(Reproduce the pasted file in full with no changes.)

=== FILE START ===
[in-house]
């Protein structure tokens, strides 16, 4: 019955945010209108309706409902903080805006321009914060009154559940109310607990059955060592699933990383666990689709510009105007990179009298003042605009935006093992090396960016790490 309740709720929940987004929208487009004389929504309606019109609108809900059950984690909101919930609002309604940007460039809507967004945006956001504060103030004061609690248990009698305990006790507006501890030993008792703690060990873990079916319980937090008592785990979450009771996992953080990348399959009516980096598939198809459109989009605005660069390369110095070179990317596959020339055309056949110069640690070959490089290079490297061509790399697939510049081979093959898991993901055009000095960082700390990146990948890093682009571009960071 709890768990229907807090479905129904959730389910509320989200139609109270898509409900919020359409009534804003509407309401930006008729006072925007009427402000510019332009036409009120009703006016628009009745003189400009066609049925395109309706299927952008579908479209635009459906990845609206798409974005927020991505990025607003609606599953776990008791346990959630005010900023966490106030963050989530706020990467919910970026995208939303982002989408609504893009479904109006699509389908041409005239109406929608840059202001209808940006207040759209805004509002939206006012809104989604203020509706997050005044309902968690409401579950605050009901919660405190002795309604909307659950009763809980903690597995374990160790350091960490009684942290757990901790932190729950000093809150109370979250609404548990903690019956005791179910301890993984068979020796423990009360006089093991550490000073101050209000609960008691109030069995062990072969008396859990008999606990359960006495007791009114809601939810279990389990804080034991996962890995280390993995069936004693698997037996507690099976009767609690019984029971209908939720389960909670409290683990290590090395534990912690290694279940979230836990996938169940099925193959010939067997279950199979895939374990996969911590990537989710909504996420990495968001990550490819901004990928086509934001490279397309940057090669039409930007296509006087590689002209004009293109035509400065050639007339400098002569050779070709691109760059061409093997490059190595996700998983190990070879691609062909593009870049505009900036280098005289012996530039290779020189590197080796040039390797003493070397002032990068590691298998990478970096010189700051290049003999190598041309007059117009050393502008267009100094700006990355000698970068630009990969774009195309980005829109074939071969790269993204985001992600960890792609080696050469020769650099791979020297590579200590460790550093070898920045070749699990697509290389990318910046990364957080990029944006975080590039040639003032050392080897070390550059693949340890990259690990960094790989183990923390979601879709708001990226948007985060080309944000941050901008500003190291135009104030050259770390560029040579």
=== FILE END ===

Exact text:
[in-house]
């Protein structure tokens, strides 16, 4: 019955945010209108309706409902903080805006321009914060009154559940109310607990059955060592699933990383666990689709510009105007990179009298003042605009935006093992090396960016790490 309740709720929940987004929208487009004389929504309606019109609108809900059950984690909101919930609002309604940007460039809507967004945006956001504060103030004061609690248990009698305990006790507006501890030993008792703690060990873990079916319980937090008592785990979450009771996992953080990348399959009516980096598939198809459109989009605005660069390369110095070179990317596959020339055309056949110069640690070959490089290079490297061509790399697939510049081979093959898991993901055009000095960082700390990146990948890093682009571009960071 709890768990229907807090479905129904959730389910509320989200139609109270898509409900919020359409009534804003509407309401930006008729006072925007009427402000510019332009036409009120009703006016628009009745003189400009066609049925395109309706299927952008579908479209635009459906990845609206798409974005927020991505990025607003609606599953776990008791346990959630005010900023966490106030963050989530706020990467919910970026995208939303982002989408609504893009479904109006699509389908041409005239109406929608840059202001209808940006207040759209805004509002939206006012809104989604203020509706997050005044309902968690409401579950605050009901919660405190002795309604909307659950009763809980903690597995374990160790350091960490009684942290757990901790932190729950000093809150109370979250609404548990903690019956005791179910301890993984068979020796423990009360006089093991550490000073101050209000609960008691109030069995062990072969008396859990008999606990359960006495007791009114809601939810279990389990804080034991996962890995280390993995069936004693698997037996507690099976009767609690019984029971209908939720389960909670409290683990290590090395534990912690290694279940979230836990996938169940099925193959010939067997279950199979895939374990996969911590990537989710909504996420990495968001990550490819901004990928086509934001490279397309940057090669039409930007296509006087590689002209004009293109035509400065050639007339400098002569050779070709691109760059061409093997490059190595996700998983190990070879691609062909593009870049505009900036280098005289012996530039290779020189590197080796040039390797003493070397002032990068590691298998990478970096010189700051290049003999190598041309007059117009050393502008267009100094700006990355000698970068630009990969774009195309980005829109074939071969790269993204985001992600960890792609080696050469020769650099791979020297590579200590460790550093070898920045070749699990697509290389990318910046990364957080990029944006975080590039040639003032050392080897070390550059693949340890990259690990960094790989183990923390979601879709708001990226948007985060080309944000941050901008500003190291135009104030050259770390560029040579």